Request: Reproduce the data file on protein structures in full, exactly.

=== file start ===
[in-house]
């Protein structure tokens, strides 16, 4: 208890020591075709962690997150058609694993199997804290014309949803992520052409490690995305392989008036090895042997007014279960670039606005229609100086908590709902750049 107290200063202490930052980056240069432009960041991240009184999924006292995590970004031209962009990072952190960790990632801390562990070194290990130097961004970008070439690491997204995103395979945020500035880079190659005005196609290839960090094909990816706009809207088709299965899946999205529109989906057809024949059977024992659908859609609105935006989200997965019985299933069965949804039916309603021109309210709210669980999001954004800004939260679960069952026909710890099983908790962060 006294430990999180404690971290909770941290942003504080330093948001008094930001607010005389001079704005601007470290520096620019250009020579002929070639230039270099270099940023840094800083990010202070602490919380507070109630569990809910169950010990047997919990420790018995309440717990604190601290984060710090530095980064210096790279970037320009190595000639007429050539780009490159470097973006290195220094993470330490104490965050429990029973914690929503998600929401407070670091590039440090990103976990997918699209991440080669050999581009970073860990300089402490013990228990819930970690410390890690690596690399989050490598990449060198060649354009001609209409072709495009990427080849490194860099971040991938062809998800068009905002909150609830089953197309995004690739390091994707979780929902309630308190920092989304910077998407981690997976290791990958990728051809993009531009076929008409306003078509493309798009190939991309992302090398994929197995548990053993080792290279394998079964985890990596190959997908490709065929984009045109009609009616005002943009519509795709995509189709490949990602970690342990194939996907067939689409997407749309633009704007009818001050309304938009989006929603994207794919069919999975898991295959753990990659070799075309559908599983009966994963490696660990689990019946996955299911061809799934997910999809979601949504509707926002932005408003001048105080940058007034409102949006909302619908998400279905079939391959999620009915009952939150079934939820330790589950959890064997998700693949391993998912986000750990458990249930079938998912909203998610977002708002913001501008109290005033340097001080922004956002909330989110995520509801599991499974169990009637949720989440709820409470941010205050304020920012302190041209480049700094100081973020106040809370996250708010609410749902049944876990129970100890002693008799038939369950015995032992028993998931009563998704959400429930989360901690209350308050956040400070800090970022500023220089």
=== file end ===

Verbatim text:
[in-house]
């Protein structure tokens, strides 16, 4: 208890020591075709962690997150058609694993199997804290014309949803992520052409490690995305392989008036090895042997007014279960670039606005229609100086908590709902750049 107290200063202490930052980056240069432009960041991240009184999924006292995590970004031209962009990072952190960790990632801390562990070194290990130097961004970008070439690491997204995103395979945020500035880079190659005005196609290839960090094909990816706009809207088709299965899946999205529109989906057809024949059977024992659908859609609105935006989200997965019985299933069965949804039916309603021109309210709210669980999001954004800004939260679960069952026909710890099983908790962060 006294430990999180404690971290909770941290942003504080330093948001008094930001607010005389001079704005601007470290520096620019250009020579002929070639230039270099270099940023840094800083990010202070602490919380507070109630569990809910169950010990047997919990420790018995309440717990604190601290984060710090530095980064210096790279970037320009190595000639007429050539780009490159470097973006290195220094993470330490104490965050429990029973914690929503998600929401407070670091590039440090990103976990997918699209991440080669050999581009970073860990300089402490013990228990819930970690410390890690690596690399989050490598990449060198060649354009001609209409072709495009990427080849490194860099971040991938062809998800068009905002909150609830089953197309995004690739390091994707979780929902309630308190920092989304910077998407981690997976290791990958990728051809993009531009076929008409306003078509493309798009190939991309992302090398994929197995548990053993080792290279394998079964985890990596190959997908490709065929984009045109009609009616005002943009519509795709995509189709490949990602970690342990194939996907067939689409997407749309633009704007009818001050309304938009989006929603994207794919069919999975898991295959753990990659070799075309559908599983009966994963490696660990689990019946996955299911061809799934997910999809979601949504509707926002932005408003001048105080940058007034409102949006909302619908998400279905079939391959999620009915009952939150079934939820330790589950959890064997998700693949391993998912986000750990458990249930079938998912909203998610977002708002913001501008109290005033340097001080922004956002909330989110995520509801599991499974169990009637949720989440709820409470941010205050304020920012302190041209480049700094100081973020106040809370996250708010609410749902049944876990129970100890002693008799038939369950015995032992028993998931009563998704959400429930989360901690209350308050956040400070800090970022500023220089």